Jul 31, 2023
Imagine going down for a long nap in the ice age and waking up in the present.
That’s what happened to a half-dozen tiny roundworms that were 46,000 years old. They were revived by scientists after having survived dormant in Siberian permafrost. The peer-reviewed discovery was announced in the journal PLOS Genetics.
The worms had survived by being in a dormant state called cryptobiosis. In that state, they stopped eating. And their metabolism dropped to an undetectable level. The researchers used radiocarbon dating to learn the age of the worms. They figured out that the worms were frozen between 46,000 and 48,000 years ago.
The worms are called nematodes. They are one of Earth’s most common life forms. They're known for surviving long stretches locked in ice. This finding, though, destroyed the old record held by a nematode brought back from cryptobiosis. That one survived for a mere 25 years before being revived.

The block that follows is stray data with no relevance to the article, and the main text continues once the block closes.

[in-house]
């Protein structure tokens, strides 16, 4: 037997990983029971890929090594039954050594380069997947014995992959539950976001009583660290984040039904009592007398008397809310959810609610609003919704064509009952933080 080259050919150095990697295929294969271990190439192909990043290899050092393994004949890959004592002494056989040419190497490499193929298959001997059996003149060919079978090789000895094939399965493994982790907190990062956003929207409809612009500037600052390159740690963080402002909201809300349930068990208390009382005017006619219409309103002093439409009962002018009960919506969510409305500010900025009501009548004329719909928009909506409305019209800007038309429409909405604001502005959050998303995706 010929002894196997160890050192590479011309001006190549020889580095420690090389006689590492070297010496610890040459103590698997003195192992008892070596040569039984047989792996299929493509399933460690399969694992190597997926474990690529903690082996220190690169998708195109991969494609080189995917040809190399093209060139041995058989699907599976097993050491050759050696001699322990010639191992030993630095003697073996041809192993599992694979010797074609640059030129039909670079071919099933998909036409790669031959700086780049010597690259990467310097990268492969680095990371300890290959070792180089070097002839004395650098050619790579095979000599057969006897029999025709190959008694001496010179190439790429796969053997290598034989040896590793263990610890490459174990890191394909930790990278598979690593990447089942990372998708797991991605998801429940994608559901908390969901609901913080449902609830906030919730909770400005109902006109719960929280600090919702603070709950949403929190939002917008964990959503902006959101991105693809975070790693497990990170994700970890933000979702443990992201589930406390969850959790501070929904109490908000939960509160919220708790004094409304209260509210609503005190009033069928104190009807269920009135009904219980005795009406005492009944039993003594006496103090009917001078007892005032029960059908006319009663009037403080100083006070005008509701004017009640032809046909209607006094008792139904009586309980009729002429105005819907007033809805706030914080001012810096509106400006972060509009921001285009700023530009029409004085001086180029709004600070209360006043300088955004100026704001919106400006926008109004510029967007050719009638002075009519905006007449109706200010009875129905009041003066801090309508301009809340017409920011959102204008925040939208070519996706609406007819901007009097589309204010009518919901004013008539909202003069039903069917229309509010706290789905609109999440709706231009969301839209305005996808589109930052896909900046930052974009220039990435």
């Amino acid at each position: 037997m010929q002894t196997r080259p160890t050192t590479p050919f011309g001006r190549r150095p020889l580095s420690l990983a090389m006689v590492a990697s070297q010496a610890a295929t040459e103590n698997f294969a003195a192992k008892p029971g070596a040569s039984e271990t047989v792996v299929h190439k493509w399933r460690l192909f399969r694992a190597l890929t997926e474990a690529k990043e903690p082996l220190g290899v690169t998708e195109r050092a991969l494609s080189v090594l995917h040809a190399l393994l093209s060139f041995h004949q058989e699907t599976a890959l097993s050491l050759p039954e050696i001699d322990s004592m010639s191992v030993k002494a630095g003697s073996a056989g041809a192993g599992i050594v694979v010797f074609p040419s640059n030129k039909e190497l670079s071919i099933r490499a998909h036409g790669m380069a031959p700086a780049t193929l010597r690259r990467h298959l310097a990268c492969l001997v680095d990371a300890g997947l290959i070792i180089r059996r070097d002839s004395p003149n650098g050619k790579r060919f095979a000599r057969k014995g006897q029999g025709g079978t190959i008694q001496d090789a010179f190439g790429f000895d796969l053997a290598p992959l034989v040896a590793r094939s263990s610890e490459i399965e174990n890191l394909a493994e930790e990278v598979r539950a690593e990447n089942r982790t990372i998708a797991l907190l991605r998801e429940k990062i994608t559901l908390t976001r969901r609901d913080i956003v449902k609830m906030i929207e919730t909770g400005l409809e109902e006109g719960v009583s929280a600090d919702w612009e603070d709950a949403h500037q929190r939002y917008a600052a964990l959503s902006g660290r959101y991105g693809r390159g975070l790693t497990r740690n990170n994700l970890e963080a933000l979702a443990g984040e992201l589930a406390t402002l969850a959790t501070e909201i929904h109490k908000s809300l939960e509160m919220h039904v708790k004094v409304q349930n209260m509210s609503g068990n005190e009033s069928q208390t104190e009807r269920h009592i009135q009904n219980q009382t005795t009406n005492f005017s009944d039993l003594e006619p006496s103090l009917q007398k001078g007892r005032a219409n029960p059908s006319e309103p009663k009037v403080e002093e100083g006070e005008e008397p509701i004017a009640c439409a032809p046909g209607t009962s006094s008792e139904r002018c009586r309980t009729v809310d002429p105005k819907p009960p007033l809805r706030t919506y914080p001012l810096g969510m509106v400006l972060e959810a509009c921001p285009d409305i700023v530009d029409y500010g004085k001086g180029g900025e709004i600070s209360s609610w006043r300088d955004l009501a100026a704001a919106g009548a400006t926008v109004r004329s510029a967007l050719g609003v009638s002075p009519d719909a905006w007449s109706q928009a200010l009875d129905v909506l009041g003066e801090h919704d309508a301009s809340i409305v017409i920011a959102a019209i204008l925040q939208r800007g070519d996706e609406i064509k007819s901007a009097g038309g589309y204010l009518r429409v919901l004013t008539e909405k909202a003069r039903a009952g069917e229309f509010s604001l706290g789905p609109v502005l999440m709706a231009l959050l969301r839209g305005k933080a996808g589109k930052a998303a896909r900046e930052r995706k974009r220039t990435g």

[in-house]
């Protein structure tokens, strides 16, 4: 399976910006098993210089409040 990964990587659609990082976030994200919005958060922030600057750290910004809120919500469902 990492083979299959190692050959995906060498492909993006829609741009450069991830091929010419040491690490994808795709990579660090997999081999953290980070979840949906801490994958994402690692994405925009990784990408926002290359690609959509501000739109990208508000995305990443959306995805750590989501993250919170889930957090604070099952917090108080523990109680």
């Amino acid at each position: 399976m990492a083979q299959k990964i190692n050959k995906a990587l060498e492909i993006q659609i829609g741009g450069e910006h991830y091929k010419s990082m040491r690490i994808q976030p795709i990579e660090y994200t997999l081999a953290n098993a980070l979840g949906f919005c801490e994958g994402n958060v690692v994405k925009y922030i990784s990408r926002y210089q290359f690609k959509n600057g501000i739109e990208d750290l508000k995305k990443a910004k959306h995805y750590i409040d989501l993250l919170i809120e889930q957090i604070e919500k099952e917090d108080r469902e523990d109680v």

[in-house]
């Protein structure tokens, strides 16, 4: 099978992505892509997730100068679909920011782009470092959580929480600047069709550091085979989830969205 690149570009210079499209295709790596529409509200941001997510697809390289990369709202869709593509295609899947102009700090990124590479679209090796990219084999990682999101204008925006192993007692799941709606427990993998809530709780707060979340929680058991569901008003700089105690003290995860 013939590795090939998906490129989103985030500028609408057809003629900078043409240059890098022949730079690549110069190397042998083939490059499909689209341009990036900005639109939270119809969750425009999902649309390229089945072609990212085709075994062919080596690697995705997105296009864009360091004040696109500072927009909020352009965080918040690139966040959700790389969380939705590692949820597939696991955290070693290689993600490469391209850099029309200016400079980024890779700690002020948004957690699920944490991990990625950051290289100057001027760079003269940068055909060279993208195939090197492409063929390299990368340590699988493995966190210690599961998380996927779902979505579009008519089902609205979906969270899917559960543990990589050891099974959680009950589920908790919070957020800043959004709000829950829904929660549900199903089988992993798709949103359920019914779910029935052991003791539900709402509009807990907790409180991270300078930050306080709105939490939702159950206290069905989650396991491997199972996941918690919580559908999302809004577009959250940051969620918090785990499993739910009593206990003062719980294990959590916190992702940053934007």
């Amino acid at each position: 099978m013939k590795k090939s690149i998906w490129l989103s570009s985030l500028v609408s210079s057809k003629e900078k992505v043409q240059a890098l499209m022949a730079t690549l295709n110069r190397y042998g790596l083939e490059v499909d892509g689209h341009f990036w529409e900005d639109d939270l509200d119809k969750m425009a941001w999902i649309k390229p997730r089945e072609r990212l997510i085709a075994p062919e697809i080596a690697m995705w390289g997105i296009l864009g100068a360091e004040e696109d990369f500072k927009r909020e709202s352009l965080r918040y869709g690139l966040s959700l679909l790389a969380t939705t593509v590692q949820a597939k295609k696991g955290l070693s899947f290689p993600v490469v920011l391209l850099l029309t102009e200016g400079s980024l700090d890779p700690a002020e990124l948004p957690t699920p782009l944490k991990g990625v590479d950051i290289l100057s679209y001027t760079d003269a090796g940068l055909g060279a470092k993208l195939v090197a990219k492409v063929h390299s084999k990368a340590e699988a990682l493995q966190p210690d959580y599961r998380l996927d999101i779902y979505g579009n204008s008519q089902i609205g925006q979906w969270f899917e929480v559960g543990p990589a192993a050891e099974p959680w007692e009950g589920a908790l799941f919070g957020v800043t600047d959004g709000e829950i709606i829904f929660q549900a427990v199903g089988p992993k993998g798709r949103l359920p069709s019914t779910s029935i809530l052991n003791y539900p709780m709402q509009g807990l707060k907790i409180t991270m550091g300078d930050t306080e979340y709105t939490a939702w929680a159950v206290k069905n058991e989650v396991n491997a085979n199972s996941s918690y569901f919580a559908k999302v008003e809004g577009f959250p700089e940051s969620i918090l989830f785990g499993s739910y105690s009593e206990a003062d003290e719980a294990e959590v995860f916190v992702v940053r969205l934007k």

The Siberian worms are a new species. Scientists thawed them out in 2018. They named them Panagrolaimus kolymaensis. The worms died within days of their revival. But one of the female-only species began making offspring before she died. They reproduce asexually. Scientists want to determine how they can survive so long. They also hope to learn more about cryptobiosis.
One of the study's co-authors told The Wall Street Journal: “This paper could make people consider this third condition between life and death.”
Photo from Shatilovich et al, 2023, PLOS Genetics.
Reflect: If you had the ability to take an unbelievably long nap and wake up in the future, what are some exciting things you would hope to see or learn about in the world?
In this game, students learn what an invasive species is and how they impact the ecosystems they invade.
Endangered Species Critical Habitats
This interactive map shows 859 sites that contain at least 95% of an endangered species population and are identified as key biodiversity areas.
Endangered Species Act
This article details the history and impacts of the Endangered Species Act, which protects the habitat of species in the United States that are near extinction.